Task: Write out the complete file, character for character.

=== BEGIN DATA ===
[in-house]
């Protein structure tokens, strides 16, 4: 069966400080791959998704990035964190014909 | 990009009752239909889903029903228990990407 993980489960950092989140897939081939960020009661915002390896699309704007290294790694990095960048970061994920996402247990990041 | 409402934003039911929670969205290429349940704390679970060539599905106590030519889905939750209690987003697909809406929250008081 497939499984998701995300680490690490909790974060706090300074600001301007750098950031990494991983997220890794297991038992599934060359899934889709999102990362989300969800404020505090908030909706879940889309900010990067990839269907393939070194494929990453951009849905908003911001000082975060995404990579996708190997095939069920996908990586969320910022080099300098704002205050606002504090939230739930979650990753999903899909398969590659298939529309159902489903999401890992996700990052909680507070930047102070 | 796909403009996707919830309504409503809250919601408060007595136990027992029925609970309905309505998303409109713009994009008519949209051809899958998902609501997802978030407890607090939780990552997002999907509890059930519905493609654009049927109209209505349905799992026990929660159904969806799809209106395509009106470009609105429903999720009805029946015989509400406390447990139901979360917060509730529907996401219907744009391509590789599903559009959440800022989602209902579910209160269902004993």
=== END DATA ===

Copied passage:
[in-house]
């Protein structure tokens, strides 16, 4: 069966400080791959998704990035964190014909 | 990009009752239909889903029903228990990407 993980489960950092989140897939081939960020009661915002390896699309704007290294790694990095960048970061994920996402247990990041 | 409402934003039911929670969205290429349940704390679970060539599905106590030519889905939750209690987003697909809406929250008081 497939499984998701995300680490690490909790974060706090300074600001301007750098950031990494991983997220890794297991038992599934060359899934889709999102990362989300969800404020505090908030909706879940889309900010990067990839269907393939070194494929990453951009849905908003911001000082975060995404990579996708190997095939069920996908990586969320910022080099300098704002205050606002504090939230739930979650990753999903899909398969590659298939529309159902489903999401890992996700990052909680507070930047102070 | 796909403009996707919830309504409503809250919601408060007595136990027992029925609970309905309505998303409109713009994009008519949209051809899958998902609501997802978030407890607090939780990552997002999907509890059930519905493609654009049927109209209505349905799992026990929660159904969806799809209106395509009106470009609105429903999720009805029946015989509400406390447990139901979360917060509730529907996401219907744009391509590789599903559009959440800022989602209902579910209160269902004993």